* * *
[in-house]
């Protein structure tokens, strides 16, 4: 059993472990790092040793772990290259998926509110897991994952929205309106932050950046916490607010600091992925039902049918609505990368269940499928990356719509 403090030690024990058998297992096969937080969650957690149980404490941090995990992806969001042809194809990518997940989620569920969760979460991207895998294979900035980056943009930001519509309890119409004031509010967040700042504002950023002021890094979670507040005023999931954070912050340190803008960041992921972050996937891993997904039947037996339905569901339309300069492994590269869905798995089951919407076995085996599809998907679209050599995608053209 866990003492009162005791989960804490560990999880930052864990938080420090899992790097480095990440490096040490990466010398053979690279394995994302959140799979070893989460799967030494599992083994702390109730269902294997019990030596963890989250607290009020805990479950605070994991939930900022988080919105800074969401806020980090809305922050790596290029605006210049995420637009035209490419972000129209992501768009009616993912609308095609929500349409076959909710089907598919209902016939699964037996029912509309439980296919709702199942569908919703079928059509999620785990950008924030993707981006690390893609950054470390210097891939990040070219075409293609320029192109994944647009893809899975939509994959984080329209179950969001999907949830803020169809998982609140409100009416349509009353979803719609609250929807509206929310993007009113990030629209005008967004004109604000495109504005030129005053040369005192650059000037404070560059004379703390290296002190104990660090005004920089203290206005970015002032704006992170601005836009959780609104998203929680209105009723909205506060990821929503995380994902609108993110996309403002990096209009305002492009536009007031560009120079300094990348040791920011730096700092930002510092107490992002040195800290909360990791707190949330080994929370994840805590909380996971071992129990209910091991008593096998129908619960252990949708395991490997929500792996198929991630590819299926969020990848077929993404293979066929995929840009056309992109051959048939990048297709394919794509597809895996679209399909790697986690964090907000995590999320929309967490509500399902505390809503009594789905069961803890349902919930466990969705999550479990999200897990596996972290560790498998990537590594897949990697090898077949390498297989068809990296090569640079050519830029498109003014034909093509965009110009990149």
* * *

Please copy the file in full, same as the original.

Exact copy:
[in-house]
């Protein structure tokens, strides 16, 4: 059993472990790092040793772990290259998926509110897991994952929205309106932050950046916490607010600091992925039902049918609505990368269940499928990356719509 403090030690024990058998297992096969937080969650957690149980404490941090995990992806969001042809194809990518997940989620569920969760979460991207895998294979900035980056943009930001519509309890119409004031509010967040700042504002950023002021890094979670507040005023999931954070912050340190803008960041992921972050996937891993997904039947037996339905569901339309300069492994590269869905798995089951919407076995085996599809998907679209050599995608053209 866990003492009162005791989960804490560990999880930052864990938080420090899992790097480095990440490096040490990466010398053979690279394995994302959140799979070893989460799967030494599992083994702390109730269902294997019990030596963890989250607290009020805990479950605070994991939930900022988080919105800074969401806020980090809305922050790596290029605006210049995420637009035209490419972000129209992501768009009616993912609308095609929500349409076959909710089907598919209902016939699964037996029912509309439980296919709702199942569908919703079928059509999620785990950008924030993707981006690390893609950054470390210097891939990040070219075409293609320029192109994944647009893809899975939509994959984080329209179950969001999907949830803020169809998982609140409100009416349509009353979803719609609250929807509206929310993007009113990030629209005008967004004109604000495109504005030129005053040369005192650059000037404070560059004379703390290296002190104990660090005004920089203290206005970015002032704006992170601005836009959780609104998203929680209105009723909205506060990821929503995380994902609108993110996309403002990096209009305002492009536009007031560009120079300094990348040791920011730096700092930002510092107490992002040195800290909360990791707190949330080994929370994840805590909380996971071992129990209910091991008593096998129908619960252990949708395991490997929500792996198929991630590819299926969020990848077929993404293979066929995929840009056309992109051959048939990048297709394919794509597809895996679209399909790697986690964090907000995590999320929309967490509500399902505390809503009594789905069961803890349902919930466990969705999550479990999200897990596996972290560790498998990537590594897949990697090898077949390498297989068809990296090569640079050519830029498109003014034909093509965009110009990149």